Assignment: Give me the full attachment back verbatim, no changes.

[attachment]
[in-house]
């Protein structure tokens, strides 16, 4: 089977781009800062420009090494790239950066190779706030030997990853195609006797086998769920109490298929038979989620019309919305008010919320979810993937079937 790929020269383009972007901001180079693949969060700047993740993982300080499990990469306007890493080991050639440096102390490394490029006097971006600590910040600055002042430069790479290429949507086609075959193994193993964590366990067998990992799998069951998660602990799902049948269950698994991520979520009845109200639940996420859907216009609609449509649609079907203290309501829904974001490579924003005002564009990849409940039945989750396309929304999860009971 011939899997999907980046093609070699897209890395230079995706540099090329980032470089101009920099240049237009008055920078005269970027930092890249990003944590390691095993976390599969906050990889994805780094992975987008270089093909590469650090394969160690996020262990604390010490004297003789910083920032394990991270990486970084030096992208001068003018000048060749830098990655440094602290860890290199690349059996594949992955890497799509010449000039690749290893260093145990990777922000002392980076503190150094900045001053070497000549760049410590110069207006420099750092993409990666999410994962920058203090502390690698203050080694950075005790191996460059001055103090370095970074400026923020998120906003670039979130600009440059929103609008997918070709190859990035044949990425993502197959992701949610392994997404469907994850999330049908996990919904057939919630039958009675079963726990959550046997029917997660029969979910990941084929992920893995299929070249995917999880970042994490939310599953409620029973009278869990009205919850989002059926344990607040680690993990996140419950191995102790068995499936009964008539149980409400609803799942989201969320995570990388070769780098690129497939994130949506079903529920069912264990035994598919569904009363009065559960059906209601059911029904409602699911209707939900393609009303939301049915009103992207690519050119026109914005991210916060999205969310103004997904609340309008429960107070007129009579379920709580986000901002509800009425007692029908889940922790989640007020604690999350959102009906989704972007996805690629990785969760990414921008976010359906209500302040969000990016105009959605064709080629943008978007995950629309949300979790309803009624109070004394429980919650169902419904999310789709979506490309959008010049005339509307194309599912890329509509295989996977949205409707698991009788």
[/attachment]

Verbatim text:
[in-house]
């Protein structure tokens, strides 16, 4: 089977781009800062420009090494790239950066190779706030030997990853195609006797086998769920109490298929038979989620019309919305008010919320979810993937079937 790929020269383009972007901001180079693949969060700047993740993982300080499990990469306007890493080991050639440096102390490394490029006097971006600590910040600055002042430069790479290429949507086609075959193994193993964590366990067998990992799998069951998660602990799902049948269950698994991520979520009845109200639940996420859907216009609609449509649609079907203290309501829904974001490579924003005002564009990849409940039945989750396309929304999860009971 011939899997999907980046093609070699897209890395230079995706540099090329980032470089101009920099240049237009008055920078005269970027930092890249990003944590390691095993976390599969906050990889994805780094992975987008270089093909590469650090394969160690996020262990604390010490004297003789910083920032394990991270990486970084030096992208001068003018000048060749830098990655440094602290860890290199690349059996594949992955890497799509010449000039690749290893260093145990990777922000002392980076503190150094900045001053070497000549760049410590110069207006420099750092993409990666999410994962920058203090502390690698203050080694950075005790191996460059001055103090370095970074400026923020998120906003670039979130600009440059929103609008997918070709190859990035044949990425993502197959992701949610392994997404469907994850999330049908996990919904057939919630039958009675079963726990959550046997029917997660029969979910990941084929992920893995299929070249995917999880970042994490939310599953409620029973009278869990009205919850989002059926344990607040680690993990996140419950191995102790068995499936009964008539149980409400609803799942989201969320995570990388070769780098690129497939994130949506079903529920069912264990035994598919569904009363009065559960059906209601059911029904409602699911209707939900393609009303939301049915009103992207690519050119026109914005991210916060999205969310103004997904609340309008429960107070007129009579379920709580986000901002509800009425007692029908889940922790989640007020604690999350959102009906989704972007996805690629990785969760990414921008976010359906209500302040969000990016105009959605064709080629943008978007995950629309949300979790309803009624109070004394429980919650169902419904999310789709979506490309959008010049005339509307194309599912890329509509295989996977949205409707698991009788």